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Tax exempt vs not-for- profit

By Dale Douglas Mclain posted 02-01-2019 00:48

  

One of the most common arguments I hear with regards to homeowners associations and taxes is "our homeowners association is set up with the state as a not-for-profit therefore we are a tax exempt organization."  While this is conceptually could be true, in my experience it has never been the case.  How your organization  is set up with the state rarely has an effect on how it is treated at the federal level.  The not-for-profit designation with the state filing means nothing at the federal level.  If your association was actually tax exempt you would be well aware of that fact, because the process of obtaining the tax exempt status with the IRS is time consuming and can be costly.  Usually obtaining tax exempt status for your association is not needed..  https://www.irs.gov/charities-non-profits/other-non-profits/homeowners-associations

Homeowners associations that only collect dues from their members, will likely just need to file form 1120H.  The form 1120H exempts certain types of association income, including regular member assessments, but it doesn't exempt all forms of income and it doesn't exempt an association from the requirement of filing a tax return each year.  All associations that collect assessments from members or non-members regardless of size need to file a federal tax return, whether or not they made a profit.  

If your association hasn't filed a tax return in the past, the issue becomes much more complicated.  The question becomes how do you get your association compliant again.  My advice to current board members is do what you can from today forward, because you can't always easily correct for past decisions made by prior boards.  Depending on the association's situation, I usually recommend filing the most current tax return first and then correct past issues after that.  Contact a CPA that specializes in homeowners associations if you aren't sure how to proceed.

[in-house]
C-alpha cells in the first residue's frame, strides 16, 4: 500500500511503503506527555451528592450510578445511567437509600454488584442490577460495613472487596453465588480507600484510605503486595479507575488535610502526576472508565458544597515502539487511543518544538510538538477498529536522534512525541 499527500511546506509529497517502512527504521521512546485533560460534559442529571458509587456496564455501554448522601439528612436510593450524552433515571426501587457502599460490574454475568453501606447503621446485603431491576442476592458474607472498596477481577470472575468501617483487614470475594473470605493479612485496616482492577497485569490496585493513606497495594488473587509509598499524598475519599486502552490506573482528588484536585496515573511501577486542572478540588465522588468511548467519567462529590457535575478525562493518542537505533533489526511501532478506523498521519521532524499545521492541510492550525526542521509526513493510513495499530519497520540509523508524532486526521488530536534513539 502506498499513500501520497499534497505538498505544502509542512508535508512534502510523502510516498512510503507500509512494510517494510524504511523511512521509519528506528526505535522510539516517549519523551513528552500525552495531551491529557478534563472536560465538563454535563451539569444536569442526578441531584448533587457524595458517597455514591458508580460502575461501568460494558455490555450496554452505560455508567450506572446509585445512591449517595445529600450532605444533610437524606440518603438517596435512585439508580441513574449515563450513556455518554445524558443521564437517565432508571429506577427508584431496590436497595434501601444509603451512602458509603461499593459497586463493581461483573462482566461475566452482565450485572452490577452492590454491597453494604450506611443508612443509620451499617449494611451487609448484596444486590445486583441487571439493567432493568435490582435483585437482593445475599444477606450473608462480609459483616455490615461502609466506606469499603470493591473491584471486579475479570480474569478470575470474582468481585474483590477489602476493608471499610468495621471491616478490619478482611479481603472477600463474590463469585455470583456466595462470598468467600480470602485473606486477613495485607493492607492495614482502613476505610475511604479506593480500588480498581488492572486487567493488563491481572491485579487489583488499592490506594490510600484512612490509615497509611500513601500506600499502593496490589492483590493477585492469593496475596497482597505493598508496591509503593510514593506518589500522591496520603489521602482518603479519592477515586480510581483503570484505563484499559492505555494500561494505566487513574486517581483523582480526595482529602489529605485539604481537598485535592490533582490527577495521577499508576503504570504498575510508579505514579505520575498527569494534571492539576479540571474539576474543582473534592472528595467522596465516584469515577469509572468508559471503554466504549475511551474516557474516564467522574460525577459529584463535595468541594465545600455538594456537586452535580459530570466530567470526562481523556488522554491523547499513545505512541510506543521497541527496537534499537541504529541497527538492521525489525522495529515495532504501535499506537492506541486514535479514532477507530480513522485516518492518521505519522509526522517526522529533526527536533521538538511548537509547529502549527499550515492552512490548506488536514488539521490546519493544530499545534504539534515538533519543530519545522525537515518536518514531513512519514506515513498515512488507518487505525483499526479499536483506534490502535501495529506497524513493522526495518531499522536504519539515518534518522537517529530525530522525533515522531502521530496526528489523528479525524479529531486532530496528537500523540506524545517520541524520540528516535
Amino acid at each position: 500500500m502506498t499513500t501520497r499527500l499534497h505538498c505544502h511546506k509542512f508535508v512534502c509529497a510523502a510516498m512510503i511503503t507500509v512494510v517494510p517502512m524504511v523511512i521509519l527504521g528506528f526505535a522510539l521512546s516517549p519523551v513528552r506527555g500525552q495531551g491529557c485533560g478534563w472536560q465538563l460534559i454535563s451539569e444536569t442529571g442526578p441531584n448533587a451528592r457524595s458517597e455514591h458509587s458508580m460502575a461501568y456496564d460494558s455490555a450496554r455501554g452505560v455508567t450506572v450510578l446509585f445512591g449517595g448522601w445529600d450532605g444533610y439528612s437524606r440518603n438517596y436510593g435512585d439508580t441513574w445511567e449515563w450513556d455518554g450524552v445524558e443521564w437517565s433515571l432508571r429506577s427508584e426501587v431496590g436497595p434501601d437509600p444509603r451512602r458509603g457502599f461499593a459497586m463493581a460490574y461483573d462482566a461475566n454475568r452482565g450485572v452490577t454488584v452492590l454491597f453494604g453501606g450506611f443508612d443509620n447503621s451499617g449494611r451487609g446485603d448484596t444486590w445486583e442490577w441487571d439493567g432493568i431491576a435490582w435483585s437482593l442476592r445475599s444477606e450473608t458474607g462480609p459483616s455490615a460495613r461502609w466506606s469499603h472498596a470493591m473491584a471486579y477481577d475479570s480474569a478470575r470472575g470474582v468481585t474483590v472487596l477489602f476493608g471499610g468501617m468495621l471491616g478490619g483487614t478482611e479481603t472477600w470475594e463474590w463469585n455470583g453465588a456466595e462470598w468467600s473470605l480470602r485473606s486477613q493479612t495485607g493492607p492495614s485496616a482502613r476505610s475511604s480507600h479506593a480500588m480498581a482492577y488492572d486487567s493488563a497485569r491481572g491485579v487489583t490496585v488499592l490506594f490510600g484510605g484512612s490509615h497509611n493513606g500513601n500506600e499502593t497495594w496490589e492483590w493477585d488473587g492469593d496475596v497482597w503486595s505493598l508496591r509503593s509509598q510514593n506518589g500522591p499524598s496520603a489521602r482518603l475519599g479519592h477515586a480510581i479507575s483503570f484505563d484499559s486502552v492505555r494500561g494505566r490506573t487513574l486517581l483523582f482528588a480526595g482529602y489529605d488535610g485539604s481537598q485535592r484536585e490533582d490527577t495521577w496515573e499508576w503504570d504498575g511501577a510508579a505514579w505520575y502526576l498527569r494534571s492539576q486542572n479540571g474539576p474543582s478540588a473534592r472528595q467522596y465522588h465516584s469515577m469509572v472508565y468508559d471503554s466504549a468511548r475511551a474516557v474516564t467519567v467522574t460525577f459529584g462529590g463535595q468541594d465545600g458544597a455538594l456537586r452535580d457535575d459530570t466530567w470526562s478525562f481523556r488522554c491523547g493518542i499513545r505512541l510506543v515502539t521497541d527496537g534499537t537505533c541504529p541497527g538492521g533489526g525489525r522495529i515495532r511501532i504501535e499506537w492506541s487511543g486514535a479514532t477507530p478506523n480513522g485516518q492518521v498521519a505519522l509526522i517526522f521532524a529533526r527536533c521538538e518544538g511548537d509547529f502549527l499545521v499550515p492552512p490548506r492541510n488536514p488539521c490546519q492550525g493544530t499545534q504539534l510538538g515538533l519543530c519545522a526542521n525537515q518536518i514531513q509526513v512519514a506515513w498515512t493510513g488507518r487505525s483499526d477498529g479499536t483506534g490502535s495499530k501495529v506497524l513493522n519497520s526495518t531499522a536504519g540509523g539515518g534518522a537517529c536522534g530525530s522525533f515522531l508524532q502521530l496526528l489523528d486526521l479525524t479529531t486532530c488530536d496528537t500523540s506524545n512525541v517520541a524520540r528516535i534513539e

Doug McLain
CPA
C.O.R.E. Services, LLC
dmclain@core-acct.com
360-524-9665

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03-31-2019 21:35

1. HOAs are generally not eligible as a IRS 501c3 because they do not serve the public good, rather they serve their members by managing association property for the private benefit of those owners.
2.  1120 H is the federal tax return  that an association files.  Exemption function revenue (dues) is generally tax exempt, while interest dividends and rental income from non owners,  less applicable expenses is generally taxable.  The tax rate is a flat 30% after a $100 income exemption.

03-31-2019 21:35

1. HOAs are generally not eligible as a IRS 501c3 because they do not serve the public good, rather they serve their members by managing association property for the private benefit of those owners.
2.  1120 H is the federal tax return  that an association files.  Exemption function revenue (dues) is generally tax exempt, while interest dividends and rental income from non owners,  less applicable expenses is generally taxable.  The tax rate is a flat 30% after a $100 income exemption.

03-12-2019 12:31

Thank you!  This has been an issue I wanted to research.  Now, I can check that off my list.

03-12-2019 11:51

Carol,

It is rarely a benefit for an association to apply for 501(c) status.  It costs to register and also maintaining the information may be time consuming, and usually requires additional forms to be filed with the state as well.  

If your are filing an 1120H and aren't paying much tax, I wouldn't see much of a benefit to registering as a 501(c).  The 1120H exempts regular member assessments anyway, so likely the only thing that would be taxable would be other types of income such as interest income from the bank, unless you have other ancillary operations that are run by your association.  

If you are paying taxes under 1120H feel free to give me a call if you want to go over your specific situation.

Thank you,

03-12-2019 08:41

I'm so glad you posted this.  Our association's organizational documents describe us as a not-for-profit corporation under PA not-for-profit law.  We file 1120H.  We are not 501(c), and I've wondered if we should apply to be.  Does the 1120H offer the same tax benefit?  Under what circumstances would it be beneficial for an association to pursue federal tax exemption?  Would there be additional benefits to doing so?  I would also expect greater complexity of record keeping that would need to be considered.